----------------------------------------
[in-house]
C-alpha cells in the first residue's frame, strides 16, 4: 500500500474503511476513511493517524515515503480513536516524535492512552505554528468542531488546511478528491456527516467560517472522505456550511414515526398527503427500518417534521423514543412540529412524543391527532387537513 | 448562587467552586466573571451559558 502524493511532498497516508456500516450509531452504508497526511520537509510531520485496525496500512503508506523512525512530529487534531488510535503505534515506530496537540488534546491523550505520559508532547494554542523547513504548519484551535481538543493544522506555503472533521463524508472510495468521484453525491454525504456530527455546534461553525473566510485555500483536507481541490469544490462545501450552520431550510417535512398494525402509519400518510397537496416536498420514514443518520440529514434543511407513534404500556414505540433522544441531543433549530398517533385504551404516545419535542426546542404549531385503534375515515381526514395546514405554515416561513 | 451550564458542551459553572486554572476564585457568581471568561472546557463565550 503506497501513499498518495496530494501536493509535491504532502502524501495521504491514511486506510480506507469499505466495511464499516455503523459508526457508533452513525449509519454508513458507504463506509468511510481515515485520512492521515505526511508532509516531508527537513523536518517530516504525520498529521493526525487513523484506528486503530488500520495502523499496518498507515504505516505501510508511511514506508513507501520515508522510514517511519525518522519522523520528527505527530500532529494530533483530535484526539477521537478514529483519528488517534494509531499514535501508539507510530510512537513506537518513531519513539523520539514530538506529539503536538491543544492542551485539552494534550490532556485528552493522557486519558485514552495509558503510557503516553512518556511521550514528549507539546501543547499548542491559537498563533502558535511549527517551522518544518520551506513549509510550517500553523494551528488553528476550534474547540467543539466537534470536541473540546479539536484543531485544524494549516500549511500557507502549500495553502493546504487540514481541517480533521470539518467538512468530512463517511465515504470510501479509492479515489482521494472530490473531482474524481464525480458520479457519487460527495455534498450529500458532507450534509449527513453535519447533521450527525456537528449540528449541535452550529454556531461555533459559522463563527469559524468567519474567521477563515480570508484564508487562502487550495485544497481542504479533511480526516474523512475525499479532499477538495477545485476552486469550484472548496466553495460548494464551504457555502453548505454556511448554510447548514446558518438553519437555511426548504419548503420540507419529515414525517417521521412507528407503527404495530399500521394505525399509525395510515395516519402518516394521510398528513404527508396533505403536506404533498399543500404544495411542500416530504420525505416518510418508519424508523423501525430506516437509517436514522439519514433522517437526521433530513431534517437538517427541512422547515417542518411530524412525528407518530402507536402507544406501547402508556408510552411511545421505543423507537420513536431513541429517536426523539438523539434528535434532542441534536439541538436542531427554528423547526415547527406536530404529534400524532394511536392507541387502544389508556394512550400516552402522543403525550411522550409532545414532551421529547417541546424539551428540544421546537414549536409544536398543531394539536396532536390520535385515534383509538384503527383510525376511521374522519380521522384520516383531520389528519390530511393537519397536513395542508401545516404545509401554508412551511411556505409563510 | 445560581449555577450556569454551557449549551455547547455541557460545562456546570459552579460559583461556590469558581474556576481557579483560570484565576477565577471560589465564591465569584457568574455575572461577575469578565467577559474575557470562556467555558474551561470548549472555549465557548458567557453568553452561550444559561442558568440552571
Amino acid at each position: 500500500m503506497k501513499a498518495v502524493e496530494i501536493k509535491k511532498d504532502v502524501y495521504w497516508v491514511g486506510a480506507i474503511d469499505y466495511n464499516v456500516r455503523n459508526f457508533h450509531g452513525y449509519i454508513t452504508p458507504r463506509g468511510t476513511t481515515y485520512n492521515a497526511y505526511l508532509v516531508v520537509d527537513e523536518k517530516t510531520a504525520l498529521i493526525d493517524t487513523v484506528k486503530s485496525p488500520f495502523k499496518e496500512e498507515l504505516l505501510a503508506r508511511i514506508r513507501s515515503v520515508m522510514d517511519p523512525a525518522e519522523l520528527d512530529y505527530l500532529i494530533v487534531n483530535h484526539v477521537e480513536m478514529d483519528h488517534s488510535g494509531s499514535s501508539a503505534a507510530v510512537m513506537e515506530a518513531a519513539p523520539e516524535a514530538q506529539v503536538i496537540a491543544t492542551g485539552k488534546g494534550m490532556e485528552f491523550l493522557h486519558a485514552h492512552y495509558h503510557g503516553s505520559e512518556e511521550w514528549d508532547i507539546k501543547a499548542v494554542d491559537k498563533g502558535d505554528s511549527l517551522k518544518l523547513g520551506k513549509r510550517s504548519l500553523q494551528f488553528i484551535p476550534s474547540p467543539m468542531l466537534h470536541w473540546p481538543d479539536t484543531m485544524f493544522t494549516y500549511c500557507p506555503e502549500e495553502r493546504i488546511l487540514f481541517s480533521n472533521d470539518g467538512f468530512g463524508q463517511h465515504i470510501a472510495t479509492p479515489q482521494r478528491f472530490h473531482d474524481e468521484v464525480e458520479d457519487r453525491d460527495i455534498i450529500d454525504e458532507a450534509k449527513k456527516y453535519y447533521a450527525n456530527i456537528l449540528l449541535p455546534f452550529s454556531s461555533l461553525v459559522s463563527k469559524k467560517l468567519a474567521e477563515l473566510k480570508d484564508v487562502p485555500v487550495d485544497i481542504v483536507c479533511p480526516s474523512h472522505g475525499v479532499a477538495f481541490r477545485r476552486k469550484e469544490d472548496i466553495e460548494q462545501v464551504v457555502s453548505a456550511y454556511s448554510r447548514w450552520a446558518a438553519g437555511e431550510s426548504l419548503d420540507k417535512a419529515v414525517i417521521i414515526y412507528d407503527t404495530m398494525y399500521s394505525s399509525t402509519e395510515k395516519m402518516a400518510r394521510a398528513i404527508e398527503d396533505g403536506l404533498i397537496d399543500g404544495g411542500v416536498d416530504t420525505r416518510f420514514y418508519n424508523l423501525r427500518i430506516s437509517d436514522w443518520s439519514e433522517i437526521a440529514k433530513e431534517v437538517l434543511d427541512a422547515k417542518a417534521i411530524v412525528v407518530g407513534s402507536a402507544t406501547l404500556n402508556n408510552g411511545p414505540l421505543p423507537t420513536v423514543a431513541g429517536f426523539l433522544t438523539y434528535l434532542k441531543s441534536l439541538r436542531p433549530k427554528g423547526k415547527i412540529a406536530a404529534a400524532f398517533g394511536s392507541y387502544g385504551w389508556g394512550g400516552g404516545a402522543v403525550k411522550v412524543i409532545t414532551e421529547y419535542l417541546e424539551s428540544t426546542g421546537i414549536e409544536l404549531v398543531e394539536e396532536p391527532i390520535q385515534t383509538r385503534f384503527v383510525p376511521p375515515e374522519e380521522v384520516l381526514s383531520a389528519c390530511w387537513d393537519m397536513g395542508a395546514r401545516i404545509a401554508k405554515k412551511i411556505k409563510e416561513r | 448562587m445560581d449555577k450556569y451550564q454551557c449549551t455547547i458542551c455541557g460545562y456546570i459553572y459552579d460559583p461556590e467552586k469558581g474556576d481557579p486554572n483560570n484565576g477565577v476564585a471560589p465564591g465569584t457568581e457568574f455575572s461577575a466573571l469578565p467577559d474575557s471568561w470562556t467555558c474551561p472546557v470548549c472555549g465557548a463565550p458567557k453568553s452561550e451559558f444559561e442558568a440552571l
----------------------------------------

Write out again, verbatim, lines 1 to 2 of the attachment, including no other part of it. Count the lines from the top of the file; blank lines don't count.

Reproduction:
[in-house]
C-alpha cells in the first residue's frame, strides 16, 4: 500500500474503511476513511493517524515515503480513536516524535492512552505554528468542531488546511478528491456527516467560517472522505456550511414515526398527503427500518417534521423514543412540529412524543391527532387537513 | 448562587467552586466573571451559558 502524493511532498497516508456500516450509531452504508497526511520537509510531520485496525496500512503508506523512525512530529487534531488510535503505534515506530496537540488534546491523550505520559508532547494554542523547513504548519484551535481538543493544522506555503472533521463524508472510495468521484453525491454525504456530527455546534461553525473566510485555500483536507481541490469544490462545501450552520431550510417535512398494525402509519400518510397537496416536498420514514443518520440529514434543511407513534404500556414505540433522544441531543433549530398517533385504551404516545419535542426546542404549531385503534375515515381526514395546514405554515416561513 | 451550564458542551459553572486554572476564585457568581471568561472546557463565550 503506497501513499498518495496530494501536493509535491504532502502524501495521504491514511486506510480506507469499505466495511464499516455503523459508526457508533452513525449509519454508513458507504463506509468511510481515515485520512492521515505526511508532509516531508527537513523536518517530516504525520498529521493526525487513523484506528486503530488500520495502523499496518498507515504505516505501510508511511514506508513507501520515508522510514517511519525518522519522523520528527505527530500532529494530533483530535484526539477521537478514529483519528488517534494509531499514535501508539507510530510512537513506537518513531519513539523520539514530538506529539503536538491543544492542551485539552494534550490532556485528552493522557486519558485514552495509558503510557503516553512518556511521550514528549507539546501543547499548542491559537498563533502558535511549527517551522518544518520551506513549509510550517500553523494551528488553528476550534474547540467543539466537534470536541473540546479539536484543531485544524494549516500549511500557507502549500495553502493546504487540514481541517480533521470539518467538512468530512463517511465515504470510501479509492479515489482521494472530490473531482474524481464525480458520479457519487460527495455534498450529500458532507450534509449527513453535519447533521450527525456537528449540528449541535452550529454556531461555533459559522463563527469559524468567519474567521477563515480570508484564508487562502487550495485544497481542504479533511480526516474523512475525499479532499477538495477545485476552486469550484472548496466553495460548494464551504457555502453548505454556511448554510447548514446558518438553519437555511426548504419548503420540507419529515414525517417521521412507528407503527404495530399500521394505525399509525395510515395516519402518516394521510398528513404527508396533505403536506404533498399543500404544495411542500416530504420525505416518510418508519424508523423501525430506516437509517436514522439519514433522517437526521433530513431534517437538517427541512422547515417542518411530524412525528407518530402507536402507544406501547402508556408510552411511545421505543423507537420513536431513541429517536426523539438523539434528535434532542441534536439541538436542531427554528423547526415547527406536530404529534400524532394511536392507541387502544389508556394512550400516552402522543403525550411522550409532545414532551421529547417541546424539551428540544421546537414549536409544536398543531394539536396532536390520535385515534383509538384503527383510525376511521374522519380521522384520516383531520389528519390530511393537519397536513395542508401545516404545509401554508412551511411556505409563510 | 445560581449555577450556569454551557449549551455547547455541557460545562456546570459552579460559583461556590469558581474556576481557579483560570484565576477565577471560589465564591465569584457568574455575572461577575469578565467577559474575557470562556467555558474551561470548549472555549465557548458567557453568553452561550444559561442558568440552571